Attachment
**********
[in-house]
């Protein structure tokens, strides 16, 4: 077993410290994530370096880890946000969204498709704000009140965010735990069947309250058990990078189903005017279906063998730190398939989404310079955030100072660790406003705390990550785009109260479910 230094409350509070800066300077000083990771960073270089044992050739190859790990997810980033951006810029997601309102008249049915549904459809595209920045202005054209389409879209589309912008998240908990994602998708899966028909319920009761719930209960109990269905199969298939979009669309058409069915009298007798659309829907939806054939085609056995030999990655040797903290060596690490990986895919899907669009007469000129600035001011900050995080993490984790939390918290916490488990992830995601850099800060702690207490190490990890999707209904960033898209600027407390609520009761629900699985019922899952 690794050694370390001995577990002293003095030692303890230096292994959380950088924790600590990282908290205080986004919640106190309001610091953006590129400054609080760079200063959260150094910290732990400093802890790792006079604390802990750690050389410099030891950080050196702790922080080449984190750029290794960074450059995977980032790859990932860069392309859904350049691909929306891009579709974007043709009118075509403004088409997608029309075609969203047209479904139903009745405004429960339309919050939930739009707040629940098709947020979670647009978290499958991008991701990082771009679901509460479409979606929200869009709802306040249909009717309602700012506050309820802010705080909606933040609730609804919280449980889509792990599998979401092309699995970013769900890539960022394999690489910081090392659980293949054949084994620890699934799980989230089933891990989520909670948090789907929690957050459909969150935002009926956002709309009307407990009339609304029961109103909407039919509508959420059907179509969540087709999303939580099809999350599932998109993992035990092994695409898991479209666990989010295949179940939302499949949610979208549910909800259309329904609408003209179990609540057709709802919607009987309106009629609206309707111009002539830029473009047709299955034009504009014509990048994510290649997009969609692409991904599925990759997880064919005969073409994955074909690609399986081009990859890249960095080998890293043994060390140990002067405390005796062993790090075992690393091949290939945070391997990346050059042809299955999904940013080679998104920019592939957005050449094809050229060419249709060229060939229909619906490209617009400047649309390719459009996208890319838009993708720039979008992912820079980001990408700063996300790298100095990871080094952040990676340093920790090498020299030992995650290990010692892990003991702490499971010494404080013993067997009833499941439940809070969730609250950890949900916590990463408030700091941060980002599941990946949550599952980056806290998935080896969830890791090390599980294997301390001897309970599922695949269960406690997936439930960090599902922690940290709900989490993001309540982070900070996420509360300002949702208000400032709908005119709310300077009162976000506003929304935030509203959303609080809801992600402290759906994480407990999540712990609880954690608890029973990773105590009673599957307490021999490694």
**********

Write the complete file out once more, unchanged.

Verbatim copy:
[in-house]
């Protein structure tokens, strides 16, 4: 077993410290994530370096880890946000969204498709704000009140965010735990069947309250058990990078189903005017279906063998730190398939989404310079955030100072660790406003705390990550785009109260479910 230094409350509070800066300077000083990771960073270089044992050739190859790990997810980033951006810029997601309102008249049915549904459809595209920045202005054209389409879209589309912008998240908990994602998708899966028909319920009761719930209960109990269905199969298939979009669309058409069915009298007798659309829907939806054939085609056995030999990655040797903290060596690490990986895919899907669009007469000129600035001011900050995080993490984790939390918290916490488990992830995601850099800060702690207490190490990890999707209904960033898209600027407390609520009761629900699985019922899952 690794050694370390001995577990002293003095030692303890230096292994959380950088924790600590990282908290205080986004919640106190309001610091953006590129400054609080760079200063959260150094910290732990400093802890790792006079604390802990750690050389410099030891950080050196702790922080080449984190750029290794960074450059995977980032790859990932860069392309859904350049691909929306891009579709974007043709009118075509403004088409997608029309075609969203047209479904139903009745405004429960339309919050939930739009707040629940098709947020979670647009978290499958991008991701990082771009679901509460479409979606929200869009709802306040249909009717309602700012506050309820802010705080909606933040609730609804919280449980889509792990599998979401092309699995970013769900890539960022394999690489910081090392659980293949054949084994620890699934799980989230089933891990989520909670948090789907929690957050459909969150935002009926956002709309009307407990009339609304029961109103909407039919509508959420059907179509969540087709999303939580099809999350599932998109993992035990092994695409898991479209666990989010295949179940939302499949949610979208549910909800259309329904609408003209179990609540057709709802919607009987309106009629609206309707111009002539830029473009047709299955034009504009014509990048994510290649997009969609692409991904599925990759997880064919005969073409994955074909690609399986081009990859890249960095080998890293043994060390140990002067405390005796062993790090075992690393091949290939945070391997990346050059042809299955999904940013080679998104920019592939957005050449094809050229060419249709060229060939229909619906490209617009400047649309390719459009996208890319838009993708720039979008992912820079980001990408700063996300790298100095990871080094952040990676340093920790090498020299030992995650290990010692892990003991702490499971010494404080013993067997009833499941439940809070969730609250950890949900916590990463408030700091941060980002599941990946949550599952980056806290998935080896969830890791090390599980294997301390001897309970599922695949269960406690997936439930960090599902922690940290709900989490993001309540982070900070996420509360300002949702208000400032709908005119709310300077009162976000506003929304935030509203959303609080809801992600402290759906994480407990999540712990609880954690608890029973990773105590009673599957307490021999490694």